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Top Waters For Redfish

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On: Tue, Feb 1, 2011 at 1:32PM | By: Capt Gregg McKee


One thing that most anglers agree on when it comes to chasing big redfish on the flats of Southwest Florida is that top water lures are king. Nothing draws such explosive strikes from oversized reds like slow-moving surface baits. Out of all the different tackle manufacturers there two different models, one old and one new, that are consistently tops in popularity and effectiveness. 

The first is a proven classic that most anglers have had in their tackle box for years: the Zara Spook. This plastic lure was first introduced by the Heddon company for freshwater bass fishing in 1939 and has been in production ever since. The versions that most anglers choose when targeting redfish are the Saltwater Spook and Saltwater Spook Junior. These lures are famous for their side-to-side zigzagging motion that is known as “walking the dog.” This action is one of the best imitations of a crippled bait fish produced by any artificial, and redfish of all sizes can’t resist it.

The other top water lure that has taken Southwest Florida by storm is the new Badonk-a-Donk series by Bomber. Despite the silly name, this is a very well designed artificial that, like its Zara Spook rival, does an excellent job of mimicking a wounded mullet. Two different models of the Badonk-a-Donk that use internal ball bearings to produce a high or low pitch rattle in the water are available. On calm days, which are fortunately common in areas like Pine Island Sound or Matlacha Pass, the low pitch version is the best choice for getting the attention of hungry redfish. When the wind kicks up, go for the high pitch model.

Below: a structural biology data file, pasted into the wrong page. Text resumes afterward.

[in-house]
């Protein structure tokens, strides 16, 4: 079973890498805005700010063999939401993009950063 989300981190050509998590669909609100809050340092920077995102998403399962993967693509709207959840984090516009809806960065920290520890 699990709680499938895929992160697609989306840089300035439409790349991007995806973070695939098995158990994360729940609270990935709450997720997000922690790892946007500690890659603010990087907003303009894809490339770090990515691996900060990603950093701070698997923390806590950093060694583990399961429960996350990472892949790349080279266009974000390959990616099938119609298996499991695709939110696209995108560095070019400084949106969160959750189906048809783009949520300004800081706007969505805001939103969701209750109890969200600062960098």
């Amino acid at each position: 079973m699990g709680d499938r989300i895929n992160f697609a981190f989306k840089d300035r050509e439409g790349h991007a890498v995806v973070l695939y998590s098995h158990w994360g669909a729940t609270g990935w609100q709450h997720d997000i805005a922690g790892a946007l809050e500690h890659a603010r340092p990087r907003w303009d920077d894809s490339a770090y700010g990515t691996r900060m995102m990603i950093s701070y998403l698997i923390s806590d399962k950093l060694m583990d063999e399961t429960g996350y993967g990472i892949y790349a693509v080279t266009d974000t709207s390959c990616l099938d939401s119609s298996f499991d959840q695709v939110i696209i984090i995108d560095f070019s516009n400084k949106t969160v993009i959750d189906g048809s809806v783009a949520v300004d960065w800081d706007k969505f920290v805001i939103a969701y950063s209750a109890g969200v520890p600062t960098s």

Working these lures properly is the real key to making them irresistible. A surprisingly slow and steady retrieve is important because it gives bottom-eeding reds the time to home in on something swimming above them. Most anglers move their top waters way too fast when fishing for reds. With their downturned mouths, redfish have to contort themselves almost upside down to hit a top water lure. It’s one of the most entertaining and exciting things to witness on the flats, but it also takes a good amount of discipline to not try to strike the fish too soon. Reds often push these top waters under the surface with the bow wake created by their huge heads. It can look and feel like they’ve grabbed the lure, but jerking the rod at the first splash will often just yank the hooks right away from the fish’s lips. Keep the lure twitching at the same steady pace and a big red will usually continue the attack until it finally inhales one of the trebles. Then it’s time to haul back and set the hook.

In addition to being deadly on redfish, top water lures work on just about every game fish that inhabit the flats of Southwest Florida. The Zara Spook and the Badonk-a-Donk, a proven classic and a high-tech newcomer, should be part of every shallow water angler’s tackle box. If you’ve already got one of each, go out and buy two more.




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